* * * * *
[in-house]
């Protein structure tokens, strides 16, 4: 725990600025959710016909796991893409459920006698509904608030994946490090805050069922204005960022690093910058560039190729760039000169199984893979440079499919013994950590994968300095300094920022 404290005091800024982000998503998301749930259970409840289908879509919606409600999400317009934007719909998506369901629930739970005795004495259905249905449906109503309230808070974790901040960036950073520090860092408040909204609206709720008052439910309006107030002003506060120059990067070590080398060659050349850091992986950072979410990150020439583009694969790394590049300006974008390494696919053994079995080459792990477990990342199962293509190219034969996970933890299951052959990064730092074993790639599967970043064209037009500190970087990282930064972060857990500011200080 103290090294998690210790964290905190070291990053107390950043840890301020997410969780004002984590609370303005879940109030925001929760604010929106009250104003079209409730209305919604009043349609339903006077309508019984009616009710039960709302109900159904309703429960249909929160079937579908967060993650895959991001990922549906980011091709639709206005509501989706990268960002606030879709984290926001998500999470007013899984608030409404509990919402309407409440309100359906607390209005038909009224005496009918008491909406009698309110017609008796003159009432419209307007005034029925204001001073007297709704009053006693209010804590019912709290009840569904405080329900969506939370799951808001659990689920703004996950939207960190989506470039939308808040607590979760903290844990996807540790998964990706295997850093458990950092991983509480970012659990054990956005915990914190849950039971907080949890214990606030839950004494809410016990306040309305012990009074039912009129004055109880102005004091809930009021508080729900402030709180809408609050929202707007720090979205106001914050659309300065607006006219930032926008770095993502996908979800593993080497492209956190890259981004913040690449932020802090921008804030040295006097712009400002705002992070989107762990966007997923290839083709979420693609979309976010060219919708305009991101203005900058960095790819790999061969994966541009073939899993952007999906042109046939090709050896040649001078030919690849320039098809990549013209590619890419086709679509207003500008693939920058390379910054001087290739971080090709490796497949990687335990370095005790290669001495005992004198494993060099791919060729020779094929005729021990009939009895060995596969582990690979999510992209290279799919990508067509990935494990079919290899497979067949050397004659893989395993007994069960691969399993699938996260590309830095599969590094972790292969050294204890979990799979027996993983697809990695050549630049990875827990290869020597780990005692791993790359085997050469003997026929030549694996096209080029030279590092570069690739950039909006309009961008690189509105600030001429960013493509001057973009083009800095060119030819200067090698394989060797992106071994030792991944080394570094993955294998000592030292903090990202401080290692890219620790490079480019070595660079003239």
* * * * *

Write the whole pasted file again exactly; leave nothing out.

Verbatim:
[in-house]
């Protein structure tokens, strides 16, 4: 725990600025959710016909796991893409459920006698509904608030994946490090805050069922204005960022690093910058560039190729760039000169199984893979440079499919013994950590994968300095300094920022 404290005091800024982000998503998301749930259970409840289908879509919606409600999400317009934007719909998506369901629930739970005795004495259905249905449906109503309230808070974790901040960036950073520090860092408040909204609206709720008052439910309006107030002003506060120059990067070590080398060659050349850091992986950072979410990150020439583009694969790394590049300006974008390494696919053994079995080459792990477990990342199962293509190219034969996970933890299951052959990064730092074993790639599967970043064209037009500190970087990282930064972060857990500011200080 103290090294998690210790964290905190070291990053107390950043840890301020997410969780004002984590609370303005879940109030925001929760604010929106009250104003079209409730209305919604009043349609339903006077309508019984009616009710039960709302109900159904309703429960249909929160079937579908967060993650895959991001990922549906980011091709639709206005509501989706990268960002606030879709984290926001998500999470007013899984608030409404509990919402309407409440309100359906607390209005038909009224005496009918008491909406009698309110017609008796003159009432419209307007005034029925204001001073007297709704009053006693209010804590019912709290009840569904405080329900969506939370799951808001659990689920703004996950939207960190989506470039939308808040607590979760903290844990996807540790998964990706295997850093458990950092991983509480970012659990054990956005915990914190849950039971907080949890214990606030839950004494809410016990306040309305012990009074039912009129004055109880102005004091809930009021508080729900402030709180809408609050929202707007720090979205106001914050659309300065607006006219930032926008770095993502996908979800593993080497492209956190890259981004913040690449932020802090921008804030040295006097712009400002705002992070989107762990966007997923290839083709979420693609979309976010060219919708305009991101203005900058960095790819790999061969994966541009073939899993952007999906042109046939090709050896040649001078030919690849320039098809990549013209590619890419086709679509207003500008693939920058390379910054001087290739971080090709490796497949990687335990370095005790290669001495005992004198494993060099791919060729020779094929005729021990009939009895060995596969582990690979999510992209290279799919990508067509990935494990079919290899497979067949050397004659893989395993007994069960691969399993699938996260590309830095599969590094972790292969050294204890979990799979027996993983697809990695050549630049990875827990290869020597780990005692791993790359085997050469003997026929030549694996096209080029030279590092570069690739950039909006309009961008690189509105600030001429960013493509001057973009083009800095060119030819200067090698394989060797992106071994030792991944080394570094993955294998000592030292903090990202401080290692890219620790490079480019070595660079003239």